I have PhD in Ecology, Environmental Science and Plant Physiology by the University of Barcelona (Spain) defended on July 2018. The PhD thesis was entilted "Responses of Mediterranean riparian forests to water availability: Insights of present and future conditions. A case study in La Tordera catchment ". My current research is focused on soil carbon and nitrogen biogeochemistry, soil greenhouse gas emissions and microbial communities that produce them.
The combined effect of earthworms and enhanced silicate weathering for reducing atmospheric CO2 and N2O concentrations.
AbstractClimate change is one of the most pressing environmental and societal issues that humanity faces. Safe and scalable negative emission technologies (NETs), which actively remove CO2 from the atmosphere and ensure long-term sequestration are urgently needed. Among them, enhanced weathering of silicate minerals (EW), has been recently suggested as a promising NETs. Moreover, earthworms are considered important ecosystem engineers in terrestrial ecosystems and their activity in the soil might accelerate soil carbon (C) sequestration through EW. Yet, earthworms are well known to enhance soil nitrogen (N) processes and, thus, increase soil N2O emissions to the atmosphere. This proposal aims to study the combined effect of earthworms activity on the soil and EW processes by testing whether earthworms can enhance the soil C sequestration through EW, at the same time that EW can mitigate the high amount of soil N2O emissions that are promoted by earthworms activity on arable soils. The project will measure C sequestration, N2O emissions and microbial communities from different mesocosms with or without silicate amendments and earthworms. This project will be an important first step in the establishing of a new research line of high scientific as well as societal significance.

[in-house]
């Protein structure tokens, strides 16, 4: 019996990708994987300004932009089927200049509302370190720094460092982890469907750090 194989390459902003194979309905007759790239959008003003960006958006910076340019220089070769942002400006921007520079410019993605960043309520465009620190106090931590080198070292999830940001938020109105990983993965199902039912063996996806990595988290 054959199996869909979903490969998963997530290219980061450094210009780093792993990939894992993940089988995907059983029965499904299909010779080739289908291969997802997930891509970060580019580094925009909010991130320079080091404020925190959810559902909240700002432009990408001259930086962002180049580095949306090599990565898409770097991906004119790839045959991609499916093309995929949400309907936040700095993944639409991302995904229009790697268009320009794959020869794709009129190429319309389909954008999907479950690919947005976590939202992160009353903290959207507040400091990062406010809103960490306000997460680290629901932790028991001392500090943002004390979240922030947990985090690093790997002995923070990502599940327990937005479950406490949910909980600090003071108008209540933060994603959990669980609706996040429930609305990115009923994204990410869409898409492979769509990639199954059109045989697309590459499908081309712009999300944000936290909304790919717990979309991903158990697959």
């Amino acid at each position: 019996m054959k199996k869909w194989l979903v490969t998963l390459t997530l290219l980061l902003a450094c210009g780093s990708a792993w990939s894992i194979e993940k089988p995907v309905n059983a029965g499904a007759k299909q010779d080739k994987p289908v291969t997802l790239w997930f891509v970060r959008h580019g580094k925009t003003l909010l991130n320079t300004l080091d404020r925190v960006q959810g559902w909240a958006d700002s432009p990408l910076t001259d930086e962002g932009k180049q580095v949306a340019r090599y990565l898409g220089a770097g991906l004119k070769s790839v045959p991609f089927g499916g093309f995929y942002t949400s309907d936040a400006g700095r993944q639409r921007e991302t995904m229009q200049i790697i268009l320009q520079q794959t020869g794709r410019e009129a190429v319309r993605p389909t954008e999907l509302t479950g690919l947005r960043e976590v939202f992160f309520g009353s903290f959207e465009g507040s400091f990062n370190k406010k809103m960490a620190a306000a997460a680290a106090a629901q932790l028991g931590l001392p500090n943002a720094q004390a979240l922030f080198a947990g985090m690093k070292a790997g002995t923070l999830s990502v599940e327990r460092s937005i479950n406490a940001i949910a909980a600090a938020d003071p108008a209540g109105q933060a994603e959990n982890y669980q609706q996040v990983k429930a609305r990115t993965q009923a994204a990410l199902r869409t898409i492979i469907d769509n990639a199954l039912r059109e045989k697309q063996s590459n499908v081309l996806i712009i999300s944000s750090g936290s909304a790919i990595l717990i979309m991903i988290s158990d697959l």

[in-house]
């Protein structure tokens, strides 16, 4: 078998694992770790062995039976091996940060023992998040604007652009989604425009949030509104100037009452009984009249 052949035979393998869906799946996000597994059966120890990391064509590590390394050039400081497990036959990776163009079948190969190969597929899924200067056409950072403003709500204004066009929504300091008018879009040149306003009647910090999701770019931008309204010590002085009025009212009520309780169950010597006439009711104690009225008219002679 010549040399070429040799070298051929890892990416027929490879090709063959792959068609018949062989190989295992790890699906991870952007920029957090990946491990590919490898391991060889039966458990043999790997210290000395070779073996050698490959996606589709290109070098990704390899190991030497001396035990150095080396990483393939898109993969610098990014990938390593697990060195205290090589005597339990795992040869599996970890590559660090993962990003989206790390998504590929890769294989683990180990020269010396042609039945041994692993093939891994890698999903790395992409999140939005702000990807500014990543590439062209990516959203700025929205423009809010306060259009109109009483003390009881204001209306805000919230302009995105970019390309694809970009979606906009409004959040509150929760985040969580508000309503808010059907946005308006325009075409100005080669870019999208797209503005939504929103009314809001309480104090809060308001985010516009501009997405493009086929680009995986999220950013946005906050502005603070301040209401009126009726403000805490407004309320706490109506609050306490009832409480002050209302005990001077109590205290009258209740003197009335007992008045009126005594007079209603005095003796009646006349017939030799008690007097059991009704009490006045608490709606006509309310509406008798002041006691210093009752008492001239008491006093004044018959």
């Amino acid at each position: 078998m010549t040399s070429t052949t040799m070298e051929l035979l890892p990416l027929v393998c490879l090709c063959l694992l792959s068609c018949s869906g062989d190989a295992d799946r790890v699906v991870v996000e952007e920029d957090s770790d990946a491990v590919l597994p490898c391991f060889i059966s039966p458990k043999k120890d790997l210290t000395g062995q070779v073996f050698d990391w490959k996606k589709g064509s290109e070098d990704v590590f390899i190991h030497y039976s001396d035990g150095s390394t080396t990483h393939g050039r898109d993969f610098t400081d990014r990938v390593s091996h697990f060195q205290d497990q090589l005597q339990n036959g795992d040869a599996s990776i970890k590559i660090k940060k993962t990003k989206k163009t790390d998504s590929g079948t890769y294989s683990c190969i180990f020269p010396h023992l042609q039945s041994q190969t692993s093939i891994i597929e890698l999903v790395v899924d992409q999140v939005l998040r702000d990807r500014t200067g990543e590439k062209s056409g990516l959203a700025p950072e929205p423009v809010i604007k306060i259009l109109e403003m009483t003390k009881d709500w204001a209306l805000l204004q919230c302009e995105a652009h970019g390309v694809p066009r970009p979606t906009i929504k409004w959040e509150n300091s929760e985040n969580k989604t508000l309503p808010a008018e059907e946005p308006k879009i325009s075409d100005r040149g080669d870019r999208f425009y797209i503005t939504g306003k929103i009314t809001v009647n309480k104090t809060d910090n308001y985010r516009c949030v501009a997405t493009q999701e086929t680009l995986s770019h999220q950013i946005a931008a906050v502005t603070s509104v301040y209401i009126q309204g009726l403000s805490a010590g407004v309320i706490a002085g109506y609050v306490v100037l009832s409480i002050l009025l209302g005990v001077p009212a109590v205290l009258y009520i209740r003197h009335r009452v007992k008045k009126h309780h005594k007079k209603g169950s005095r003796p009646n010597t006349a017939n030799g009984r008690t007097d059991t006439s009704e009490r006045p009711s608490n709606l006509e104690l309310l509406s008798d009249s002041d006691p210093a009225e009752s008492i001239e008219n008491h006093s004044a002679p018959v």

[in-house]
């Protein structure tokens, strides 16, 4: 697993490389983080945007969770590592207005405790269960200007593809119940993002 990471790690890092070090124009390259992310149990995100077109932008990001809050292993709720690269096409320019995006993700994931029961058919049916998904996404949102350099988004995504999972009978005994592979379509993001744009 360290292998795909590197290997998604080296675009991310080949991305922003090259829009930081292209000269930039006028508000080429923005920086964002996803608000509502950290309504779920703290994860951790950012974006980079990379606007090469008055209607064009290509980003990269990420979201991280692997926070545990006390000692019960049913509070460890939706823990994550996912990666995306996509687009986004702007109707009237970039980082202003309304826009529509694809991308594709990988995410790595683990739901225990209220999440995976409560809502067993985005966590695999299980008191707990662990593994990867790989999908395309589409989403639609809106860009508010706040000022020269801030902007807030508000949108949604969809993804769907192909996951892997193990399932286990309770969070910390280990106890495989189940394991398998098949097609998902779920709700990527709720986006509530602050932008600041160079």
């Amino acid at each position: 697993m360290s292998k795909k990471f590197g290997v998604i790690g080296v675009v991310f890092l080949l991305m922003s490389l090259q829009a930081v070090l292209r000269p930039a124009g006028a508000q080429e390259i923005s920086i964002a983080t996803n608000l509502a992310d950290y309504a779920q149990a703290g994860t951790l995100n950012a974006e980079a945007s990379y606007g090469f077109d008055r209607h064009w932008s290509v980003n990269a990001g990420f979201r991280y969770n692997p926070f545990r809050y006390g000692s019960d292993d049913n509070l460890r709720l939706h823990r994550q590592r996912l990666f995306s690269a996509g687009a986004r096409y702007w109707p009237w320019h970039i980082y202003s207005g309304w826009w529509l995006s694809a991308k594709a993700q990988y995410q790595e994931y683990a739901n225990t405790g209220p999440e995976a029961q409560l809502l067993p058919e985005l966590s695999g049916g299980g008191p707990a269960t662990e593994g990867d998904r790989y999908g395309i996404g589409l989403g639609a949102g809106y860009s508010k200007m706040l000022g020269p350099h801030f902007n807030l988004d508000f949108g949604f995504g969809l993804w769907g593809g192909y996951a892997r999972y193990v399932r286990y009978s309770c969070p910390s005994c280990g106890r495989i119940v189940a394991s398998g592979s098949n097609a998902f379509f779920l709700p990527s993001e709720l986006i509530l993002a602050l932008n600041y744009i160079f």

- Promoter: Poblador Ibanez Silvia
- Research Project
Towards a minimization of agricultural greenhouse gas emissions while ensuring crop production.
AbstractThe anthropogenic increase of greenhouse gas (GHG) emissions into the atmosphere is promoting and accelerating climate warming. Among anthropogenic activities contributing to GHG emissions, agricultural soils emit ~12% of the global emission. The high amounts of nitrogen (N) added as fertilizer enhance soil N cycling and N2O emissions (representing >60% of global N2O emissions), and soil respiration (~20% of global CO2 emissions). Arable lands cover ~11% of the terrestrial surface, the modification of traditional agricultural practices is a key opportunity to reduce GHG emissions without compromising food and soil security. Recent studies have proposed agricultural management practices (e.g. biochar or silicate applications) to mitigate GHG emission, by enhancing soil organic C sequestration and promoting complete denitrification while maintaining crop productivity. Yet, there are still many uncertainties regarding the magnitude and variability of soil GHG emissions using these practices, reaching contradictory results concerning the potential role of agricultural soils as sinks or sources of C and N to the atmosphere. Moreover, little is known about how these practices can affect the soil microbial community responsible for GHG formation, and modifying the role of the soil sink/source behavior. The main goal of the project "Towards a minimization of the agricultural greenhouse gas emissions while ensuring crop production" (Acronym MAGIC) is to search for the practice where GHG emissions comprise the lowest global warming potential without compromising crop yields. Moreover, MAGIC aims to use concrete demolition, an artificial silicate, and thus, enhance material re-use and circular economy. To achieve this objective, a crop mesocosm field experiment will be set up applying different agricultural management treatments. Responses on GHG emissions, soil N transformation and soil microbial communities will be followed over a year. Overall, this project will generate valuable scientific results that will be of interest for national, European and global strategic actions in agricultural systems.
- Research Project